Do old people matter?

Categories: Care.

A couple of weeks ago one of us (MG) attended the biannual Hospice New Zealand conference in Auckland where there was a discussion session responding to the question ‘Do old people matter?’ The general feeling amongst delegates was that, of course they matter, or for some, of course we matter. The answer to the question was regarded to be self-evident; no debate was needed. However, it leaves us with the question as to whether this was actually an accurate representation of delegates’ underlying beliefs, or indeed of those held by society as a whole. On reflection, maybe not. Whilst we may all fervently believe that we aren’t ageist and castigate explicit examples of ageism, negative connotations of ageing are so deep rooted in our society that they are difficult to escape. We would argue that even those of us working in a field such as palliative and end of life care aren’t immune to such charges.

For example, older people are less likely than younger people to have access to specialist palliative care and more likely to die in settings where concerns have been raised about the quality of end of life care provided, notably hospitals and care homes. This is despite the fact that age shouldn’t dictate levels of palliative care need experienced. Rather, the current patterns of care reflect deep-rooted ageism, both in terms of individual clinician patterns of referral to specialist palliative care, and in relation to more subtle practices within society. Indeed, whilst we may all struggle against the charge of ageism, ultimately we tolerate the ‘warehousing’ of older people in institutions where good care is so poorly valued that staff (predominantly unregulated and unregistered), typically receive little more than the minimum wage to look after some of the most vulnerable people in our societies at the end of their lives.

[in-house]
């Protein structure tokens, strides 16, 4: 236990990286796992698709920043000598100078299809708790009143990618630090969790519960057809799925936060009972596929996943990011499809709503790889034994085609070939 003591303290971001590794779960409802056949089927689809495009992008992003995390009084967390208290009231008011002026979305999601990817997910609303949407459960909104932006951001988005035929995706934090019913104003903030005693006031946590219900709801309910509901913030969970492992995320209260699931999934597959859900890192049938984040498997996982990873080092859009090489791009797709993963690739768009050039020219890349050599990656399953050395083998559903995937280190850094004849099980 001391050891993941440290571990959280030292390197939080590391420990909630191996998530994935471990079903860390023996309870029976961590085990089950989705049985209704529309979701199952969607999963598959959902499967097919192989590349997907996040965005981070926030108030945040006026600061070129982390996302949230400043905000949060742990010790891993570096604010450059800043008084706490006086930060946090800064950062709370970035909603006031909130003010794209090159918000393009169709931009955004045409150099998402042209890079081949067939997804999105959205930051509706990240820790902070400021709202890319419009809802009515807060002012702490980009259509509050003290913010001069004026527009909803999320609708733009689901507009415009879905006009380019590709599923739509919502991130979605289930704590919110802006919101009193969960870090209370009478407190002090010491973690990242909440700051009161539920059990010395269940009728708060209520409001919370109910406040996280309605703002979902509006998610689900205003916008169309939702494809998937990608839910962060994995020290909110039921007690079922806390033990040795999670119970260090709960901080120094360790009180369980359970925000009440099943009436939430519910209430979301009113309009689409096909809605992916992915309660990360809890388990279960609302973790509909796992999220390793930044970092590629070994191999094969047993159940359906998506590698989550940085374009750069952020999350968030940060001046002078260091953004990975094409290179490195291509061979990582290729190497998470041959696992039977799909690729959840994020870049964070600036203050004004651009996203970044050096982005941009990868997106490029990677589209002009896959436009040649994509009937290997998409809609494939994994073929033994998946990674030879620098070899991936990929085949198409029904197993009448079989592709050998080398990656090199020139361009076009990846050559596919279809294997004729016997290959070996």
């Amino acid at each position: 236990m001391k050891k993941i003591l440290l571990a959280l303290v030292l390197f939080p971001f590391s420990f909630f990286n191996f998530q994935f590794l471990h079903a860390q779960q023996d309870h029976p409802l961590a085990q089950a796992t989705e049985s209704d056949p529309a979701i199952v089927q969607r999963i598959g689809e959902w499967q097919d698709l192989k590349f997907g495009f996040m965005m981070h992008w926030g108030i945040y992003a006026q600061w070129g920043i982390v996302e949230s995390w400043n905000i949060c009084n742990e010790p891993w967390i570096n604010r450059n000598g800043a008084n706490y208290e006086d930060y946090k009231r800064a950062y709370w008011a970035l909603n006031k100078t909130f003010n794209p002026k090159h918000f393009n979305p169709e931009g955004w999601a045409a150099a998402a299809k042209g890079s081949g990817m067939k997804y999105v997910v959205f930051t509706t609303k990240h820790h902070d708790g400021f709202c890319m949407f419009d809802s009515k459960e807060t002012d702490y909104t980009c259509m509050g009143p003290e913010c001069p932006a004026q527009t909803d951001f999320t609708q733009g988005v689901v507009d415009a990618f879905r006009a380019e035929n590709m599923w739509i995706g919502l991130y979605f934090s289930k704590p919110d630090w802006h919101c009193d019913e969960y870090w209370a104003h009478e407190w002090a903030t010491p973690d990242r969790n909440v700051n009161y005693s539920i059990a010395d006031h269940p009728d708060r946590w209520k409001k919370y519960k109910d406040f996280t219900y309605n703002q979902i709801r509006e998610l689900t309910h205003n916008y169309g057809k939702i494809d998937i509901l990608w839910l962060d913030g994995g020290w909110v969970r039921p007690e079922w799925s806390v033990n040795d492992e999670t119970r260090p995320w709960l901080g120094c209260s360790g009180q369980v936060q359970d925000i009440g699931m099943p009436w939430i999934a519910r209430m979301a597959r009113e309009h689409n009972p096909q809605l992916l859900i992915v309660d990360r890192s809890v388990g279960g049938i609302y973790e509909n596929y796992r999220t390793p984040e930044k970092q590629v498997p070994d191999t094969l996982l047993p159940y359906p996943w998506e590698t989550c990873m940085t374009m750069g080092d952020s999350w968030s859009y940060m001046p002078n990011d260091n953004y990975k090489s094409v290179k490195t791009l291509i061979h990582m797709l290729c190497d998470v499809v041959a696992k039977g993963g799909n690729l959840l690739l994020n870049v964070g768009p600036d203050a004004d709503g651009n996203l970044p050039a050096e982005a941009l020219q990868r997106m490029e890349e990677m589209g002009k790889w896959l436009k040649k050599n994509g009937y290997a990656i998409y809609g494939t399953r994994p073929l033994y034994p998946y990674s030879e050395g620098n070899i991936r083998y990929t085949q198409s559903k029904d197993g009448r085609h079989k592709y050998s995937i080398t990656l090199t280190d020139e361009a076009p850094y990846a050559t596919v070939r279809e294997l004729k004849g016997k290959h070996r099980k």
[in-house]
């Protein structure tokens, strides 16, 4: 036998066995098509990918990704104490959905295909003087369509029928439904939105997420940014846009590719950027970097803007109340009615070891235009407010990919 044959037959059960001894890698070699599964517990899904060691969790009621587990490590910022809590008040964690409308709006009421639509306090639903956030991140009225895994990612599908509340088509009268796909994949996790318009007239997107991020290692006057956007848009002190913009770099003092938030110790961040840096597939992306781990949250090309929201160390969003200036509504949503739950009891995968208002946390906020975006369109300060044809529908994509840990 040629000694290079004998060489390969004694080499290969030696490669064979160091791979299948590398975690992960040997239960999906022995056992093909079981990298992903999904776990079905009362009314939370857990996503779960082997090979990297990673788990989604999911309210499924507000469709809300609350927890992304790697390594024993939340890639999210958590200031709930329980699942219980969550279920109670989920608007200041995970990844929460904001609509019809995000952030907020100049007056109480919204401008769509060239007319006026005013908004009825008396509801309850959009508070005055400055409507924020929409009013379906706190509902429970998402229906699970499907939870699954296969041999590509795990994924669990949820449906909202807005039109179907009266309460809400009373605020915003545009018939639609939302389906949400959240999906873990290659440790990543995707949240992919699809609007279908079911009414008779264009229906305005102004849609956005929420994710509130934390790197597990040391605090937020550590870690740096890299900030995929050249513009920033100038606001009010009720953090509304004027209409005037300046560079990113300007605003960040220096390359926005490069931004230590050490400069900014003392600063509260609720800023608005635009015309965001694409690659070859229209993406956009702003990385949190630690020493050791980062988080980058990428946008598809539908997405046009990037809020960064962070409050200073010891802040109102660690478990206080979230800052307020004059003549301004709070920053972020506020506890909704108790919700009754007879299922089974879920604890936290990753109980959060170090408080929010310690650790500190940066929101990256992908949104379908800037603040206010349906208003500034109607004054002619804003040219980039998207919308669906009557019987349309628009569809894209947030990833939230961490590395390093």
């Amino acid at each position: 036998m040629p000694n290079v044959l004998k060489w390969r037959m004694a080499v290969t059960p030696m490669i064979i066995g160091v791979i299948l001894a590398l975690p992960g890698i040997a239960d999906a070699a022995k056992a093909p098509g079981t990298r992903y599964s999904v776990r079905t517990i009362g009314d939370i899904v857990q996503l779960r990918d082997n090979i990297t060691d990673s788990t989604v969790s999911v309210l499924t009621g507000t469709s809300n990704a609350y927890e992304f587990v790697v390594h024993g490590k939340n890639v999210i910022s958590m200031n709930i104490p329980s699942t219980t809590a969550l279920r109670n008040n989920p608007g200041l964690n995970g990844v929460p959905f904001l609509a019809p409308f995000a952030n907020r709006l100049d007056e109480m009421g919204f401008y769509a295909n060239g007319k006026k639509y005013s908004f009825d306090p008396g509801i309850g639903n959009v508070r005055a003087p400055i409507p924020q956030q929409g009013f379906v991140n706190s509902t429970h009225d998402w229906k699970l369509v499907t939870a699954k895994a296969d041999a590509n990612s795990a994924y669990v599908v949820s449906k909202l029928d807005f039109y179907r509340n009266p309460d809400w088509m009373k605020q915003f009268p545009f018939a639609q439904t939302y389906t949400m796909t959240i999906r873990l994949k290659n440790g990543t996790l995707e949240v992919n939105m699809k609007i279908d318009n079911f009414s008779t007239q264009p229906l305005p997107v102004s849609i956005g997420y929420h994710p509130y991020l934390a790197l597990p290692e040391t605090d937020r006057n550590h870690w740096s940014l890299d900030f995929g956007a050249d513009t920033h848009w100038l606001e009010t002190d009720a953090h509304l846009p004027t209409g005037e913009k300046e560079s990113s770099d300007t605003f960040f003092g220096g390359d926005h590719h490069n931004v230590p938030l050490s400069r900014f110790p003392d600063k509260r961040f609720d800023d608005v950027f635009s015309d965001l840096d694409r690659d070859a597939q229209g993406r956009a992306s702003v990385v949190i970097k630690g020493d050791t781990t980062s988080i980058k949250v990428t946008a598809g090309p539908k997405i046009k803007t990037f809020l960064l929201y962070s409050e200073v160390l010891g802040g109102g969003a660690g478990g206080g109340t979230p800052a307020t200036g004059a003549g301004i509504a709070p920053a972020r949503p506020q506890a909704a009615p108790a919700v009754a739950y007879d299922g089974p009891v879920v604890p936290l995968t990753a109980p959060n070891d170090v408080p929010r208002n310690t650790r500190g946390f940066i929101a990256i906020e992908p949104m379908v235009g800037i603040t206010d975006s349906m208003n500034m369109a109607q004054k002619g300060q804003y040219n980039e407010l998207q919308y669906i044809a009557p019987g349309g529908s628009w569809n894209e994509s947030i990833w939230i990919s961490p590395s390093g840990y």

We were left wondering whether things have got better or worse in terms of end of life care for older people over time. Was there ever really a ‘golden age’ where communities revered their older members and cared for them collectively up until death? Allan Kellehear argues that this overly romanticised historical picture bears little relation to the realities of abandonment and mercy killing of older people practised by our hunter-gatherer ancestors. Like us, they saw frail older people as a problem for society, although he argues that unlike us, they viewed dying as an inevitable part of living. He concludes that recognising the inevitability of dying and discussing it within our families and communities, as well as at a service and policy level, is fundamental to ensuring a humane response to the growing demand for end of life care for our ageing populations.

And what is apparent is that the need is growing. Internationally the number of people dying annually will almost double over the next 30 years. Fifty six million people died in 2009; 91 million are likely to die in 2050. For developed countries, the ageing and dying of the ‘baby boomers’ will possibly be the greatest public heath challenges of this century. Many people say that they would want to die without warning, ‘in their sleep.’ The reality is that most people will have protracted deaths, linked to a combination of long term conditions and having to cope with co-morbities, including cognitive frailty. The UK report ‘Dying for Change’ (2010) argues that society is ill-prepared for how caring for the dying will change in the next two decades as people live longer. The co-author of this report, Charles Leadbetter, warns us that: “confronting, managing and experiencing death are among the most difficult, painful and troubling issues we face.” As Paul Cann notes we need to put end of life care in the middle of our lives: this is everybody’s business.

This article was first published on the Oxford University Press blog site on 11 January 2013.

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